As the article suggests Snezhnevsky classification may seem novel to some, yet it is rooted in a comprehensive phenomenological study. It encompasses not only a cross-sectional picture of the presentation, but also provides a unique understanding of the duration and course of mental illness. Only recently has the West begun to assimilate this classic example of longitudinal approach.

In fact the example presented of this classification is unfortunate. Snezhnevsky divided Schizophrenia in three groups (not in two as cited in the article): 1. Progressive or Continuous,2. Episodic-progressive,3. Recurrent.

Slow Progressive or “Sluggish” Schizophrenia, a subtype of the first two forms, was described well before Snezhnevsky and even Kreapelin. For instance Bleuler described Latent Schizophrenia (1911) while Kronfeldt (1928) defined this type of schizophrenia as “soft”(Calloway 1993).Sluggish Schizophrenia resembles Schizotypal disorder ICD10, where symptoms of constricted affect, social withdrawal, overelaborate thinking,odd beliefs inconsistent with subcultural norms and somatocensory perceptual abnormalities are the cardinal features of the presentation.It shows that the Soviet concept of disease is similar to the one in the West. A survey of Soviet literature showed the similarity between the twoin being strongly scientific in nature. Perhaps it was not the Soviet interpretation of the disease but conceptual difficulties of mental illness in general, which makes psychiatry vulnerable to abuse(Fulford 1993). These difficulties may be due to a variety of factors, such as the evaluative element when interpreting disease, which varies greatly among different cultures. Nevertheless the concept of sluggish schizophrenia has generated a lot of debate among Soviet Psychiatrists, with the majority inclined to believe that this form should be regarded as a personality disorder.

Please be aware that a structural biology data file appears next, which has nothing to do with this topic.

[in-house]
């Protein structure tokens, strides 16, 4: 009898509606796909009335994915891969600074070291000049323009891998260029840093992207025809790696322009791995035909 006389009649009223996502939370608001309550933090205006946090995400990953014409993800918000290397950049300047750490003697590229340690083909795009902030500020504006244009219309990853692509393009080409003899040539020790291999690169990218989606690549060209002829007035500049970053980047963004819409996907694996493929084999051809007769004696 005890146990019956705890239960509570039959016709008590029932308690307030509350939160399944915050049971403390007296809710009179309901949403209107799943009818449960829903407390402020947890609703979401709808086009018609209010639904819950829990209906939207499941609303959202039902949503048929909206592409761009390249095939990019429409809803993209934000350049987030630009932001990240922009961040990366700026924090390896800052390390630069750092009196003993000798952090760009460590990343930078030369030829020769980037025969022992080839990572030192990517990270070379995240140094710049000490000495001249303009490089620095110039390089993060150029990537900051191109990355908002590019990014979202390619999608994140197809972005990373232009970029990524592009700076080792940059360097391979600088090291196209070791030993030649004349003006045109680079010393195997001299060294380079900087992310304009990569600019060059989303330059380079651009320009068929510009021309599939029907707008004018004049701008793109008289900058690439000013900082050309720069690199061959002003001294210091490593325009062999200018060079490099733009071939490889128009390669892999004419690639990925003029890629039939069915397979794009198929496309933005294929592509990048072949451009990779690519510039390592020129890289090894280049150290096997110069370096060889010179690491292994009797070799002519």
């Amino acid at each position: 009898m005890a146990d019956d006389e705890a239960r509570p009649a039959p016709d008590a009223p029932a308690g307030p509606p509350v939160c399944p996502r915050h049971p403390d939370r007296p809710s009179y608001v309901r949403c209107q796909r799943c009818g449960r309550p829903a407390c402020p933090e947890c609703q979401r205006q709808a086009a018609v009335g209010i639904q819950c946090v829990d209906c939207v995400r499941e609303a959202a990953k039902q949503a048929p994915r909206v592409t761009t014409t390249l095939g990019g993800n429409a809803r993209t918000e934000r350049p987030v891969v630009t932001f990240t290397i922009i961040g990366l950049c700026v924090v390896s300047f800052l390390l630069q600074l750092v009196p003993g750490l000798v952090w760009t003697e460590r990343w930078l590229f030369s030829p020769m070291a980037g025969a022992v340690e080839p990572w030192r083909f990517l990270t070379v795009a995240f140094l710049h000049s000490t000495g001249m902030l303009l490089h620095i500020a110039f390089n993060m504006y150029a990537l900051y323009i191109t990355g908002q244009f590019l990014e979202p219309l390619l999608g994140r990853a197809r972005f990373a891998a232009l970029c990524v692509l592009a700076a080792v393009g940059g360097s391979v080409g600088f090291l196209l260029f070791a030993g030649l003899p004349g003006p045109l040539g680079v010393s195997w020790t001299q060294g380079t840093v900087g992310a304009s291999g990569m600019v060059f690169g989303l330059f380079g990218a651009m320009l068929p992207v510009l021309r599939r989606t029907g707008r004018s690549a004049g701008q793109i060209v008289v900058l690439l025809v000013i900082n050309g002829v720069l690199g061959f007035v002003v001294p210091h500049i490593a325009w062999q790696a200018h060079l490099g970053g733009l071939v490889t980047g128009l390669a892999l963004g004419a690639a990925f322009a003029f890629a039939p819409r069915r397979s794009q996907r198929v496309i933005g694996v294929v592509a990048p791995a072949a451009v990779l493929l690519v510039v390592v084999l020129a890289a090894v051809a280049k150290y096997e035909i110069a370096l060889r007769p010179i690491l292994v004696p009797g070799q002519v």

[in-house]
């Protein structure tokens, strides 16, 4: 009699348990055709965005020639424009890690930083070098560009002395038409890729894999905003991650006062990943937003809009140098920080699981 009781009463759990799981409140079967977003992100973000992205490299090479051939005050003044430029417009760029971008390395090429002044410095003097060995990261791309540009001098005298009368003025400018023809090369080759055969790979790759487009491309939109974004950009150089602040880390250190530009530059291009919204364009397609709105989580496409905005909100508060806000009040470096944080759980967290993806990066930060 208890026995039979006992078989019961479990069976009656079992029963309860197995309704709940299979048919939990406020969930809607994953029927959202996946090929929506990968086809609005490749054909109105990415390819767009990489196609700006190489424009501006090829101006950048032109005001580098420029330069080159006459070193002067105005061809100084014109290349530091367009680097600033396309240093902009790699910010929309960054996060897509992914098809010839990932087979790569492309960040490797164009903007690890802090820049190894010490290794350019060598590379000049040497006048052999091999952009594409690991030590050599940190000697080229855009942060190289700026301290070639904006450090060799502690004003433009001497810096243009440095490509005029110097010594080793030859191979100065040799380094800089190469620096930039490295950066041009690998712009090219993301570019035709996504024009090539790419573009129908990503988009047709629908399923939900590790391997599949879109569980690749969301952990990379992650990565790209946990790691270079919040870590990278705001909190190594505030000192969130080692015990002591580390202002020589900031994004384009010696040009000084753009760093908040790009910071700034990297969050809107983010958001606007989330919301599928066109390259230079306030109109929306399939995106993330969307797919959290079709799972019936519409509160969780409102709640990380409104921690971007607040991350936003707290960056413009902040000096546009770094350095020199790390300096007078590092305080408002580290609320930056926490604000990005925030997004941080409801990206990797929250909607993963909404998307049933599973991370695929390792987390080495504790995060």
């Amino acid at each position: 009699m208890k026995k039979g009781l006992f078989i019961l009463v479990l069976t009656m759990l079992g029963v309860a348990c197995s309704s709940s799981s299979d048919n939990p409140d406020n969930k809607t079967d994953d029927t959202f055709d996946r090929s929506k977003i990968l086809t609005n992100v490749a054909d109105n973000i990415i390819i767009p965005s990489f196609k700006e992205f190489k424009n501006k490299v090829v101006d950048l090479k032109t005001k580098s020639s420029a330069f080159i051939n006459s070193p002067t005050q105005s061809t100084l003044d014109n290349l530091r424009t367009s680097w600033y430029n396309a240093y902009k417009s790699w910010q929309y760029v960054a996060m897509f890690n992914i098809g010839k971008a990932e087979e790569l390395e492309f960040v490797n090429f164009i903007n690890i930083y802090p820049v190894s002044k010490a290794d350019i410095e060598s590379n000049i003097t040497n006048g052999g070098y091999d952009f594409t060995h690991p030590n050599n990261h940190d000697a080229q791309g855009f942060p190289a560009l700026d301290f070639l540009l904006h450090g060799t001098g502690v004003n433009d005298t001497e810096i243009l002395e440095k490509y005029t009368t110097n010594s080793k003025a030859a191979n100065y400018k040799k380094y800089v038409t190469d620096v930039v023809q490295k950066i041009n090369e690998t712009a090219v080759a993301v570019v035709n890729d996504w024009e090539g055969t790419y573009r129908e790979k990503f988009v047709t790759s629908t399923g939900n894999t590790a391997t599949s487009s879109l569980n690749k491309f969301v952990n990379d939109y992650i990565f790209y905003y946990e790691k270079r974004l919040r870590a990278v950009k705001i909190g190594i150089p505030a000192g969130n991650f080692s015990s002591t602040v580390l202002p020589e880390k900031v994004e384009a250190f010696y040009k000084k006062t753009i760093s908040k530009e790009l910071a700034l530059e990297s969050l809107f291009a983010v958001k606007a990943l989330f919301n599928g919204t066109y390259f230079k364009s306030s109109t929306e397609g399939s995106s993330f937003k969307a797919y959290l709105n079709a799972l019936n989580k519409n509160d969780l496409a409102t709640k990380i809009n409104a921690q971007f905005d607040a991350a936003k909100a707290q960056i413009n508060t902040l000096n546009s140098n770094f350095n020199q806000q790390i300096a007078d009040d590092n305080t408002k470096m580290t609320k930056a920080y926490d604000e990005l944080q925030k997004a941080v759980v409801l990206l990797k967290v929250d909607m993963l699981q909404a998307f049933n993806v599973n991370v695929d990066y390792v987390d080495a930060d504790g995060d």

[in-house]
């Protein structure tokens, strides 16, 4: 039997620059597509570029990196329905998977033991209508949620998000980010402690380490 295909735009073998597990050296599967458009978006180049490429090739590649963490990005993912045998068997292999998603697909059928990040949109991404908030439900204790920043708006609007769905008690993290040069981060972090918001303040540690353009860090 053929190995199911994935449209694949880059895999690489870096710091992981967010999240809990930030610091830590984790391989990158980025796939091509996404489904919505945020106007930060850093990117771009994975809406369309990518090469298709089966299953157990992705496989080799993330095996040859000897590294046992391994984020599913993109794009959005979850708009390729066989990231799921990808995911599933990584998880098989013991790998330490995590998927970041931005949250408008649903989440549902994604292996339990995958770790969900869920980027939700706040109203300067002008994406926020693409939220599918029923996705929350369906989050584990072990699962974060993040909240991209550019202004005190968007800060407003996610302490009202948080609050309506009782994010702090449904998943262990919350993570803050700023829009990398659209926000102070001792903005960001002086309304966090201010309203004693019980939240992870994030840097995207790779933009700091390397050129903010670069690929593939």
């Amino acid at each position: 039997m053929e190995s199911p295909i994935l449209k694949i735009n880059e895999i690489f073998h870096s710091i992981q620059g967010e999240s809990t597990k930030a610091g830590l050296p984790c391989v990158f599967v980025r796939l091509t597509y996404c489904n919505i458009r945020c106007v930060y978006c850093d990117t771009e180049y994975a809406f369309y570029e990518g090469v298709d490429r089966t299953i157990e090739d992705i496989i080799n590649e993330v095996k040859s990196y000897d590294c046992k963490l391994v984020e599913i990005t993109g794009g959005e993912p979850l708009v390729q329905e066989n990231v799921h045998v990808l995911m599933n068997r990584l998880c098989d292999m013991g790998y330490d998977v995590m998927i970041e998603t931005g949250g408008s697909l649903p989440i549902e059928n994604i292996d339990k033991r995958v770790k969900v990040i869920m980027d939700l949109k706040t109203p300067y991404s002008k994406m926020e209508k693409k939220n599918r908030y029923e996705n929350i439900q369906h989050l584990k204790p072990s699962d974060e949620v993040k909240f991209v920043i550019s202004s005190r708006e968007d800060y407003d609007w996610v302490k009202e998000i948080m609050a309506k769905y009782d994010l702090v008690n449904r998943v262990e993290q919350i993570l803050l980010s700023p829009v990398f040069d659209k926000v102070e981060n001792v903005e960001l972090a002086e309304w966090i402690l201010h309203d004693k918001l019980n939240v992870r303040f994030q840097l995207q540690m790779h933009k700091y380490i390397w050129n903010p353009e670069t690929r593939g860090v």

In reality some political dissidents may have fallen into this “borderline” category. They tended to lead an extremely disorganised lifestyle, showed a peculiarity of thought process and stereotyped thinking. However this remains speculative given the lack of clear evidence and follow up studies.

Soviet/Russian Psychiatry is fascinating; at its core it is traditional in its diagnostic approach and yet at the same time shows great innovation in its treatments and management of mental illness. Its scientific works have made extensive contributions to the practice of psychiatry worldwide. The experience and innovation gained from the past should be encompassed and utilised. “Dismantling the past” could be a fatal flaw.

Reference: Calloway P, (1993). Russian/Soviet Psychiatry. A Contemporary Comparative Study.Snezhnevsky AV, (1986 ). Handbook of Psychiatry .Fulford KW, et al, (1993). Concepts of disease and the abuse of Psychiatryin the USSR, BJP 162.Freedman J, (1973). The questionable ethics of defending status Quo. Hospital and Community Psychiatry, volume 24, number 5, 344.Sundram C J, (1984). Obstacles to Reducing Patient Abuse in Public Institutions. Hospital and community Psychiatry, volume 35, number 3,238- 243